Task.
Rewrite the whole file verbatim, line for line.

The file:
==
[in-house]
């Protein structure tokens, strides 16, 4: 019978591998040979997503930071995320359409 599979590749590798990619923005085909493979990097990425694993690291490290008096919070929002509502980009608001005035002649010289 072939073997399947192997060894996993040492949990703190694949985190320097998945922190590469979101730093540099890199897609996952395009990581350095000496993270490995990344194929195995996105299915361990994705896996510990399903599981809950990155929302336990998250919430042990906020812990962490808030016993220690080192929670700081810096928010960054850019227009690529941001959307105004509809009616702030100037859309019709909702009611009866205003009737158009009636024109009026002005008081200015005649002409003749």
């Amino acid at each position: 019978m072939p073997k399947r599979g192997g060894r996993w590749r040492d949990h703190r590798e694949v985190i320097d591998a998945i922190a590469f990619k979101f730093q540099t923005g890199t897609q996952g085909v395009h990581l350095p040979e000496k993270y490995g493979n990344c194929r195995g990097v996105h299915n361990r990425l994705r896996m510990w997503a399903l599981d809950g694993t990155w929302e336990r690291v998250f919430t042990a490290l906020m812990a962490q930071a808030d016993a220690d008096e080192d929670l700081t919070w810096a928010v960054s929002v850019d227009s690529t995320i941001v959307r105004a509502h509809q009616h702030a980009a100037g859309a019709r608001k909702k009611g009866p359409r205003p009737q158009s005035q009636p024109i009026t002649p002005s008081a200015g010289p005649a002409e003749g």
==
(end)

[in-house]
């Protein structure tokens, strides 16, 4: 019978591998040979997503930071995320359409 599979590749590798990619923005085909493979990097990425694993690291490290008096919070929002509502980009608001005035002649010289 072939073997399947192997060894996993040492949990703190694949985190320097998945922190590469979101730093540099890199897609996952395009990581350095000496993270490995990344194929195995996105299915361990994705896996510990399903599981809950990155929302336990998250919430042990906020812990962490808030016993220690080192929670700081810096928010960054850019227009690529941001959307105004509809009616702030100037859309019709909702009611009866205003009737158009009636024109009026002005008081200015005649002409003749």
């Amino acid at each position: 019978m072939p073997k399947r599979g192997g060894r996993w590749r040492d949990h703190r590798e694949v985190i320097d591998a998945i922190a590469f990619k979101f730093q540099t923005g890199t897609q996952g085909v395009h990581l350095p040979e000496k993270y490995g493979n990344c194929r195995g990097v996105h299915n361990r990425l994705r896996m510990w997503a399903l599981d809950g694993t990155w929302e336990r690291v998250f919430t042990a490290l906020m812990a962490q930071a808030d016993a220690d008096e080192d929670l700081t919070w810096a928010v960054s929002v850019d227009s690529t995320i941001v959307r105004a509502h509809q009616h702030a980009a100037g859309a019709r608001k909702k009611g009866p359409r205003p009737q158009s005035q009636p024109i009026t002649p002005s008081a200015g010289p005649a002409e003749g």